Testing Of Lime

Determination of available lime by the rapid sugar test (using hydrochloric acid)

• 300 ml flask •100 ml burette, with stand •Balance capable •No.100 mesh sieve. (0.15 mm).
•CO2 free distilled water, if available. • Hydrochloric acid • Methyl orange indicator. • Phenolphthalein indicator. • Sucrose – granulated sugar is satisfactory – 15 g.


Take 0.5 g of 100 mesh lime and brush it into a 300 ml flask containing 20 ml of CO2 free distilled water and stopper the flask. Swirl and heat to boiling for 2 minutes. Add 150 ml of water and at least 15 g of sucrose. Stopper the flask, shake at intervals for 5 minutes and allow to stand for 30 minutes to 1 hour. Add 2 drops phenolphthalein, wash down stopper and sides of flask with distilled water, then titrate in the original flask with the standard HCl solution. Add about 90% of the estimated amount of acid before shaking the flask and then complete titration, with the final acid being fed slowly until the pink colour disappears.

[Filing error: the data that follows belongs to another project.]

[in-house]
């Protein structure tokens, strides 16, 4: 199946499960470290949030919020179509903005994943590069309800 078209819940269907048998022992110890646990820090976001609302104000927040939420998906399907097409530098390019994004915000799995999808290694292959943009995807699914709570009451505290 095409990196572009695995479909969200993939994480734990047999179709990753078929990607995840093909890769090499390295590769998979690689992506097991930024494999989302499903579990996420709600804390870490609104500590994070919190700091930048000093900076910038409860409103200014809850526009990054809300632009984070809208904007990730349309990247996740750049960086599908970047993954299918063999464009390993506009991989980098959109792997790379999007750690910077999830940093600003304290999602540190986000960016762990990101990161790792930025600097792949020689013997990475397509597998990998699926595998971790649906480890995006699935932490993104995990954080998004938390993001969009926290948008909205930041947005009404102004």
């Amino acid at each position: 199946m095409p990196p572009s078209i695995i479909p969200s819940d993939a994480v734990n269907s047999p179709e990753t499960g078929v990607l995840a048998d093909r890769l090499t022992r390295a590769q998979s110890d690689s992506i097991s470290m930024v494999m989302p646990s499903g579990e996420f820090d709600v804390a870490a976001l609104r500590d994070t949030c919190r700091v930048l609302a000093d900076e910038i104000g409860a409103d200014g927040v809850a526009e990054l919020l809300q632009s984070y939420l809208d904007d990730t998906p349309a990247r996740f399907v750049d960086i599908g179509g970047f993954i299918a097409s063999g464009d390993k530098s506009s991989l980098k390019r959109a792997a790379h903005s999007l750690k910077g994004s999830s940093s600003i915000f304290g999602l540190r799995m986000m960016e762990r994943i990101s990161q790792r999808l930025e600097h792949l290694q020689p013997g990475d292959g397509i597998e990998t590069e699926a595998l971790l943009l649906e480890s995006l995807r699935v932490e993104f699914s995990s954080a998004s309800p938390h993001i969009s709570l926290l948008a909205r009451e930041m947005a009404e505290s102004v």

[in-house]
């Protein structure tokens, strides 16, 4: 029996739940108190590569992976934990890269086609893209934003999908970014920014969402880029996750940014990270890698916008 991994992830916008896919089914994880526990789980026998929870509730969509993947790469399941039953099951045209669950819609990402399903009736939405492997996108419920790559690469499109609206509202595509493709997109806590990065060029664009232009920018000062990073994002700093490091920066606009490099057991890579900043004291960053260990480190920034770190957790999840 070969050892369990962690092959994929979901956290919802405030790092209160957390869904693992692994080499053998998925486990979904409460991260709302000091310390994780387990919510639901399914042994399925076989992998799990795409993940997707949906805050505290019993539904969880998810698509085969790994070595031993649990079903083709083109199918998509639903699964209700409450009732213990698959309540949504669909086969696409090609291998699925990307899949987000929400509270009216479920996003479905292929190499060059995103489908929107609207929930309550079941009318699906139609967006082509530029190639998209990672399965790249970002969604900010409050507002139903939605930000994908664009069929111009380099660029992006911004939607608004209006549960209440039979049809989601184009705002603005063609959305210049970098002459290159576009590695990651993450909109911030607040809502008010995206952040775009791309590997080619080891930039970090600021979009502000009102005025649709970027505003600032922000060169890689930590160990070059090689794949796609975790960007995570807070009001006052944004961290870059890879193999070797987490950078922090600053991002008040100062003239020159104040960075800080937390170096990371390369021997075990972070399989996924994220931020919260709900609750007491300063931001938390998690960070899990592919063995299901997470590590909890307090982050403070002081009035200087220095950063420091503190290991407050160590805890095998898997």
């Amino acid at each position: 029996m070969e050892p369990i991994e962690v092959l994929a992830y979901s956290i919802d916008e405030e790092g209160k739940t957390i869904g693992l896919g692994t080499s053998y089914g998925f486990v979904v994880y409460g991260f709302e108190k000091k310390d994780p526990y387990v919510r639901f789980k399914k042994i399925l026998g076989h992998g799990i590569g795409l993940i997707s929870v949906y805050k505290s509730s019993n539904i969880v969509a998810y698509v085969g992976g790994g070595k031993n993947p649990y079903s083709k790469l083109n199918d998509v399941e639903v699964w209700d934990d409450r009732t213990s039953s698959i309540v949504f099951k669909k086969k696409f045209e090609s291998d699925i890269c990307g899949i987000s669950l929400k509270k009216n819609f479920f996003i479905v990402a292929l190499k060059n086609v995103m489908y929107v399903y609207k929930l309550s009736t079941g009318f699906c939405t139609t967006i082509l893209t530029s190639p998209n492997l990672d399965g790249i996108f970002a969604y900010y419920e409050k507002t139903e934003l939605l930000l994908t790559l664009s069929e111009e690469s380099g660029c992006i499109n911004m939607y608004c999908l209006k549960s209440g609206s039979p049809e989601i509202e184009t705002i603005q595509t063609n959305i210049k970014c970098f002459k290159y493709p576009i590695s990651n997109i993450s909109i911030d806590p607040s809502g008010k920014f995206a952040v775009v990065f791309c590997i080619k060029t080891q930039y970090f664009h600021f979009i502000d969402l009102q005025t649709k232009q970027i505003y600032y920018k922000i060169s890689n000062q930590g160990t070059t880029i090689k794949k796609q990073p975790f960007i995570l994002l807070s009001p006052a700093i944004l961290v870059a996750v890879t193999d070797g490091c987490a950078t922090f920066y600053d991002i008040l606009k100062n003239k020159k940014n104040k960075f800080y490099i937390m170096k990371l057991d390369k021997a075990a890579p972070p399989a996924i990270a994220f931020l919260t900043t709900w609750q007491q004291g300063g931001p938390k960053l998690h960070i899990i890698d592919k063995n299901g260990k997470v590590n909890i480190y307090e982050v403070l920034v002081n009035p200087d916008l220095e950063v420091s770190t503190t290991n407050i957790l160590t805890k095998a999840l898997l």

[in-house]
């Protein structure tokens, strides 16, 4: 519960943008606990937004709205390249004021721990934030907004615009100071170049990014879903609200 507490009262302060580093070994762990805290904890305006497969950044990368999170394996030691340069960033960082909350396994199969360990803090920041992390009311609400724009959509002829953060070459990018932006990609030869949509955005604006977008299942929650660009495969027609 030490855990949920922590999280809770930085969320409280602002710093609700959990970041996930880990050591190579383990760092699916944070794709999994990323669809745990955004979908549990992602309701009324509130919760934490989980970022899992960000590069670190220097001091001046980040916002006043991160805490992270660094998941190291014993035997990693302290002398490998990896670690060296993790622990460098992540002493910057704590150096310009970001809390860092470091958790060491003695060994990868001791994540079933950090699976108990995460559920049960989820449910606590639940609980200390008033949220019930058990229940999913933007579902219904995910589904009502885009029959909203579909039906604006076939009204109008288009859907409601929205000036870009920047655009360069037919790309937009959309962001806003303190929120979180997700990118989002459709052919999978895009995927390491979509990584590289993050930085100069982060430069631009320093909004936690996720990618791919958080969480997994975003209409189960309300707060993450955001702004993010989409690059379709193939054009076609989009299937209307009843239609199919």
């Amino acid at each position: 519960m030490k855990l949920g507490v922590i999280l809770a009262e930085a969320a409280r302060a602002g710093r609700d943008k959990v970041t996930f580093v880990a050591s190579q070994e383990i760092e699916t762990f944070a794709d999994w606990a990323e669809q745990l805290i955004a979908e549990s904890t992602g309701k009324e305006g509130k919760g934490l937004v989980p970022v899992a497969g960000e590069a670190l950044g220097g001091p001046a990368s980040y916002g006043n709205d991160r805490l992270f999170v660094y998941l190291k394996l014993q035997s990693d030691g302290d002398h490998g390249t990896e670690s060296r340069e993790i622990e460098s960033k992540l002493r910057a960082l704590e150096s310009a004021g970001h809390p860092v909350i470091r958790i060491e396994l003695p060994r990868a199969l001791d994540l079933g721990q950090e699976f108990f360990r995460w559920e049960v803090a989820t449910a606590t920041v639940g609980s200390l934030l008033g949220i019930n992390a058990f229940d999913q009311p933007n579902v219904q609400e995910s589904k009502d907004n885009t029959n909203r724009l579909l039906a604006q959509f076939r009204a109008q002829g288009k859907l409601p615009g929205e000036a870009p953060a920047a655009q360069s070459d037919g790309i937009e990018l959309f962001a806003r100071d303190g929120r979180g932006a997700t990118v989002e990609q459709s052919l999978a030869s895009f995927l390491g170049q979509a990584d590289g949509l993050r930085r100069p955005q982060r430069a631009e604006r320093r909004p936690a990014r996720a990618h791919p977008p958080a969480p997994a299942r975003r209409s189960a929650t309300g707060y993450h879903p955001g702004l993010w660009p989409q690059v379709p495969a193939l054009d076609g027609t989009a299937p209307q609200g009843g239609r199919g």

Note the reading

1 ml of the acid solution is equivalent to 1% available lime expressed as CaO.

Loss on ignition test (LOI)

The LOI test. can be conducted at regular intervals during production to monitor the relative degree of calcination. It should be accompanied by a thorough visual inspection. It is also used in the testing stage to compare LOI of limestone from different deposits.


  • Container of fixed volume (20 or 50 litres), such as a bucket.
  • Scale of sufficient size to weigh the above volume.